Valve’s Steam Deck has undoubtedly rattled some cages in the PC gaming world, and it caught the world by surprise. It is a device designed to provide PC gamers with a handheld console alternative to the usual experience, which adds quite a lot of flexibility and variations in how we will play PC games in the future. Furthermore, just like the Nintendo Switch, it is possible to connect the Steam Deck to an external display, such as the television, or a computer monitor, closing the gap between PC and console gaming. On top of that, the Steam Deck got designed with portable gaming in mind, with enough battery power to play simple 2D games or browse the web for up to six hours.
What About Steam Deck’s Operating System?
The Steam Deck is not running on Windows operating system, instead of a Linux-based SteamOS version 3.0. It is a modified variation of the Arch Linux platform. Before the Steam Deck, Valve used Debian based Linux platform to develop Steam Machines, but this system was missing a key feature for Steam Deck, which would allow it to have rolling updates down the line. With this in mind, one could argue about compatibility between games designed for the Windows platform and Linux representing an issue. However, Valve is working with developers to accelerate a solution to this issue by supporting Proton. This platform makes it possible for nearly the entire Steam library to run on a Linux-based machine.
Hopefully, the Proton support comes entirely into fruition as Steam does have a vast library of games, from advanced shooters to simple card-based games. We would imagine that the Steam Deck would be the perfect platform for simpler 2D games that have excellent visuals and gameplay mechanics, such as Slay the Spire, Tabletop Simulator, or Royal Casino: Video Poker. Playing these casino-based games on a device such as the Steam Deck would genuinely be a fantastic experience. In addition, steam Deck will feature a capable web browser that will allow players to access online gaming websites and enhance the experience with portable gaming benefits.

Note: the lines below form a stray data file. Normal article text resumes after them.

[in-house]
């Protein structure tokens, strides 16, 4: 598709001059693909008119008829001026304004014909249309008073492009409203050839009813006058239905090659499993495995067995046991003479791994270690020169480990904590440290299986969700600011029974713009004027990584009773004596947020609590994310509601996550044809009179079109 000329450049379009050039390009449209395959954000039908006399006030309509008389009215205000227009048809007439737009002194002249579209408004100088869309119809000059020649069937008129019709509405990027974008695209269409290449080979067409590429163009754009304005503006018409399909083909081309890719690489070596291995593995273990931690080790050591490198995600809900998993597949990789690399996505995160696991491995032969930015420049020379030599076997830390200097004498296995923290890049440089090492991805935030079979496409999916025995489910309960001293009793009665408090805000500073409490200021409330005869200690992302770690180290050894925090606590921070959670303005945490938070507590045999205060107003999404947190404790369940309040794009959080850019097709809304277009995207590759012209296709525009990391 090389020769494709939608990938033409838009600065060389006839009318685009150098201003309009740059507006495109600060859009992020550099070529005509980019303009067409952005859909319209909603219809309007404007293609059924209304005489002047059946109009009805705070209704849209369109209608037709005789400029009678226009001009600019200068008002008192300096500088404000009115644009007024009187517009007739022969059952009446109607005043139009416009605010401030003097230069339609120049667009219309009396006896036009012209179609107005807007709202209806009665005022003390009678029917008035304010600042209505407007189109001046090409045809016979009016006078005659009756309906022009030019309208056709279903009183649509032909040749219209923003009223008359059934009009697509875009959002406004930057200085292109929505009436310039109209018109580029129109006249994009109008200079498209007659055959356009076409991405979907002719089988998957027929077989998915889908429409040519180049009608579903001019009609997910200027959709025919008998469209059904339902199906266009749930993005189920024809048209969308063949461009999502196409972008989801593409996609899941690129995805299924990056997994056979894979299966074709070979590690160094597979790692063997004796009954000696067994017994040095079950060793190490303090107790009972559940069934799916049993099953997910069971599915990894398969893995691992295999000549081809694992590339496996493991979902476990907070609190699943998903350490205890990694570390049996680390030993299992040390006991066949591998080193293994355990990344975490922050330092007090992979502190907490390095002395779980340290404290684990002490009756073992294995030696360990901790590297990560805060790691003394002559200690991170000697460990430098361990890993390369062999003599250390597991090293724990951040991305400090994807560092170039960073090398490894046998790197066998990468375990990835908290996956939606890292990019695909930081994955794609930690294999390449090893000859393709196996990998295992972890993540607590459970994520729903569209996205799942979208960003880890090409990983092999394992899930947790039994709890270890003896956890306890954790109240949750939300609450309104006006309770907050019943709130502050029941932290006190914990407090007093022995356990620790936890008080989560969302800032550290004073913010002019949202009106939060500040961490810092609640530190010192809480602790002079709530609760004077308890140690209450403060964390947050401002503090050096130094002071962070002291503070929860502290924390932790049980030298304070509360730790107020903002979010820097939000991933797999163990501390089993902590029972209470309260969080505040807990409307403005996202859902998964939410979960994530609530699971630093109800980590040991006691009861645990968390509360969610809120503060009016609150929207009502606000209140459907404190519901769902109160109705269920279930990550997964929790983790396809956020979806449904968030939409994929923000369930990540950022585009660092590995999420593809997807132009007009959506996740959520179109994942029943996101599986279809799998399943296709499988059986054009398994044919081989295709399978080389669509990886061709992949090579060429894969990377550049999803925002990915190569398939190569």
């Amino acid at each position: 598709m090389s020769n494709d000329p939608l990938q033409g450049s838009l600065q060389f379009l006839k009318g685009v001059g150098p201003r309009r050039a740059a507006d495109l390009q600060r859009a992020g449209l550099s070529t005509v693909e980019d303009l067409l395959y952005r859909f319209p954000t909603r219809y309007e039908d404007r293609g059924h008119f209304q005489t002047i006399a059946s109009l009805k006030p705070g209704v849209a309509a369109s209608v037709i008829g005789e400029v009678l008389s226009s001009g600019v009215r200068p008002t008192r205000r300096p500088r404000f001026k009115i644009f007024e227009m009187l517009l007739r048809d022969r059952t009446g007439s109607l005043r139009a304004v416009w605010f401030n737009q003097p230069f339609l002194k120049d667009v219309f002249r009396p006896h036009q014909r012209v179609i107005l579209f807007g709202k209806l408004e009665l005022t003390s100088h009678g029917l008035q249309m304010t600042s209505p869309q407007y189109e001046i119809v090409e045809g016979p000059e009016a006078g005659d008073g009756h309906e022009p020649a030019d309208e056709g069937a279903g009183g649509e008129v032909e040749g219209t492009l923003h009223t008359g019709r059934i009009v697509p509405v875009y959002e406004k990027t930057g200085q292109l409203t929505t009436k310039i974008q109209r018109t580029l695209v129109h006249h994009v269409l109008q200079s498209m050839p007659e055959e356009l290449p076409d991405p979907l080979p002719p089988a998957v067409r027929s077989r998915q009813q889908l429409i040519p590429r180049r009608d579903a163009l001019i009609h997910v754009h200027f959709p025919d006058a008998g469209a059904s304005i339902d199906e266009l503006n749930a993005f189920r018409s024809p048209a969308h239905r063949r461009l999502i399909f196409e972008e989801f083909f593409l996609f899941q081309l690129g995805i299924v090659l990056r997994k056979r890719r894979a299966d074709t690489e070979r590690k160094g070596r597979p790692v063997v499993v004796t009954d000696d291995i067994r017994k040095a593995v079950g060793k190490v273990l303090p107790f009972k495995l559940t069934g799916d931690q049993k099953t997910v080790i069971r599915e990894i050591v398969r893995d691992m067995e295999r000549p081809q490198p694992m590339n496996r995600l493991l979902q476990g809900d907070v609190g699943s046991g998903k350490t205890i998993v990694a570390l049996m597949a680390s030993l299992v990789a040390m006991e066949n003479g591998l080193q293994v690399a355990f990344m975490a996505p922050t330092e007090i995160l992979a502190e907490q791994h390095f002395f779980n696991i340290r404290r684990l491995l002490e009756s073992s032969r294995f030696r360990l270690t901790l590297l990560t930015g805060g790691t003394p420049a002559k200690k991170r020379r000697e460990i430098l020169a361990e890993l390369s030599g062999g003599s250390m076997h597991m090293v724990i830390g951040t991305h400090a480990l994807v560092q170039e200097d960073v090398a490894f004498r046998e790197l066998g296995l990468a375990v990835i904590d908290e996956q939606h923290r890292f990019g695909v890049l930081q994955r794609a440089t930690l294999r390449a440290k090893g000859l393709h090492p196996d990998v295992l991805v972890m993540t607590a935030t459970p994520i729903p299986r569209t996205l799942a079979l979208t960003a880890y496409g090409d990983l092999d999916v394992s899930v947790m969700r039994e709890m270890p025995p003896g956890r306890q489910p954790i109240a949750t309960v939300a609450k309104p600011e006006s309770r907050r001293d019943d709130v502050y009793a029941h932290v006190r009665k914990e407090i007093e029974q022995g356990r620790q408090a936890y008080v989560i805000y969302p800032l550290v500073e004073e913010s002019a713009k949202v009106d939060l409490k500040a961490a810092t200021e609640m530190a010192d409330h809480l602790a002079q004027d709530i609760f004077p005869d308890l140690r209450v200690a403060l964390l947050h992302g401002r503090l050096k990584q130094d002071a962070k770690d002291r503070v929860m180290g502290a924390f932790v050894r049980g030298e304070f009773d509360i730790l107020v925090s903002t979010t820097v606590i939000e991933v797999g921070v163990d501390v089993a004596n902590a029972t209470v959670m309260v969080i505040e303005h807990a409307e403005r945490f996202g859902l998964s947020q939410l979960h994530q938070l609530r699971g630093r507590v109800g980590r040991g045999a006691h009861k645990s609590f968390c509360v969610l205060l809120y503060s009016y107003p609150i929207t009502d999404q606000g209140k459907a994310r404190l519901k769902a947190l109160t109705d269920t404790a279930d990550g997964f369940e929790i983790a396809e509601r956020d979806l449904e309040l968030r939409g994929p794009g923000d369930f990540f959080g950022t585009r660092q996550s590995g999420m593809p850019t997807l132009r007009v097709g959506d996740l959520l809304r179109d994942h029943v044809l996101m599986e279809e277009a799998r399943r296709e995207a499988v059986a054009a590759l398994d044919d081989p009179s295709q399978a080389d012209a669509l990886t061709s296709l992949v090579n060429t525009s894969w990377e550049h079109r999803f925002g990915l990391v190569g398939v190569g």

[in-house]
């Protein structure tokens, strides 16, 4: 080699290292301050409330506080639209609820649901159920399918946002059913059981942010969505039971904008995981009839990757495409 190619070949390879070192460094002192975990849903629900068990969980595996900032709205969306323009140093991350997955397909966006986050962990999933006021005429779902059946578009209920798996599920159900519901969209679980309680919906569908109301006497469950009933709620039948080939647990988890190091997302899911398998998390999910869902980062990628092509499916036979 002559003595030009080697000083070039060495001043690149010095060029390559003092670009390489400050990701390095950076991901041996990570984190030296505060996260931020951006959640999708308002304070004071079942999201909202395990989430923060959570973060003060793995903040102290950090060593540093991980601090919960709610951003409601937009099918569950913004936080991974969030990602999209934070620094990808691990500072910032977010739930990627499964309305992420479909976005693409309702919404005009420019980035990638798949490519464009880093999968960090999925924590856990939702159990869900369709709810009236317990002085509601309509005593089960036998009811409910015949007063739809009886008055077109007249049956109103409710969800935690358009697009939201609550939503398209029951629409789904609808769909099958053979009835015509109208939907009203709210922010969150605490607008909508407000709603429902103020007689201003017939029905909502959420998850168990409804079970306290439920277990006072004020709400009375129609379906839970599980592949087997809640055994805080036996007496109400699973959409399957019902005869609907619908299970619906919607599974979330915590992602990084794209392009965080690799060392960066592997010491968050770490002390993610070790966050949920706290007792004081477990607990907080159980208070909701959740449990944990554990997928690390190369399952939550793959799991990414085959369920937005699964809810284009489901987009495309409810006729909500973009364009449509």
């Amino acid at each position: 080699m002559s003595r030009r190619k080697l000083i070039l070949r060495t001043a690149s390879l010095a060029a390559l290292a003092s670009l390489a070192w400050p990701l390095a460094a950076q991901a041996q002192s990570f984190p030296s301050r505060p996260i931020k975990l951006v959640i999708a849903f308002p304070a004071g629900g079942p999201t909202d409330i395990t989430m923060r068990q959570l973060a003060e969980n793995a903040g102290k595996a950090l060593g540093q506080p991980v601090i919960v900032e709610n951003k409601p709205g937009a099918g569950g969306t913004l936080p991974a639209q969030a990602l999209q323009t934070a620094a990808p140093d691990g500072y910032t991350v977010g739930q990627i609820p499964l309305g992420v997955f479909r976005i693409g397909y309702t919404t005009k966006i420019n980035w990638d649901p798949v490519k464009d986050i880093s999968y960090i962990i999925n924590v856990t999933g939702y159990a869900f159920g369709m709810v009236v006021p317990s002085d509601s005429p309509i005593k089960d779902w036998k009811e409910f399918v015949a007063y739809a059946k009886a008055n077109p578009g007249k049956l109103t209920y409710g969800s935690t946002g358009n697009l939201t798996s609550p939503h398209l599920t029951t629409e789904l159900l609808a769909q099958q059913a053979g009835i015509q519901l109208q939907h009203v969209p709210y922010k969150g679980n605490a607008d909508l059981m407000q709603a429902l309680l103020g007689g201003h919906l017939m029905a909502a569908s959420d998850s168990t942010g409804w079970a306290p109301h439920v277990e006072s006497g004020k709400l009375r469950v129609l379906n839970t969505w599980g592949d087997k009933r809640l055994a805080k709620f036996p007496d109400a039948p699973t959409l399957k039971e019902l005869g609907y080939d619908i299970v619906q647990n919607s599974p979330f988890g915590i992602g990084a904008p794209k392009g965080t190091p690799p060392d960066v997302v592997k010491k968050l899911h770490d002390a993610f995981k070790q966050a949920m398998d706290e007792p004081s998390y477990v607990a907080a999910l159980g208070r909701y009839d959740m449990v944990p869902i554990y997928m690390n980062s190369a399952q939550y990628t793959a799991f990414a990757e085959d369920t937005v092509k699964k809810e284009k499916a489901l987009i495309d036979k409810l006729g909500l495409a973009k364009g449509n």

Steam Deck Hardware Specifications
Valve has partnered with AMD to design a custom-made accelerated processing unit to power the console. It uses the Zen 2 platform, featuring RDNA 2, and it has a four-core eight-thread processor. The processor is to have frequencies of up to 3.5 GHz, putting it somewhere in the range of the Ryzen 3000 CPU. In terms of graphics processing, the unit installed into the Steam Deck is comparable to the Radeon RX 6000 graphics cards. In terms of RAM, the Steam Deck will have 16GB of LPDDR5 memory. Storage might be a big deal as already there are price ranges based on the storage capacity. The most affordable option will come with 64GB of eMMC storage, costing US$399. The 256GB NVMe SSD one will cost US$529, while the most expensive one at US$649 comes with a 512GB NVMe SSD. Steam Deck will be upgradeable in terms of storage through the microSD card slot, the guys over at EsportsHeadlines.com compiled a list of them, including the biggest SD card for Steam Deck, so do check them out.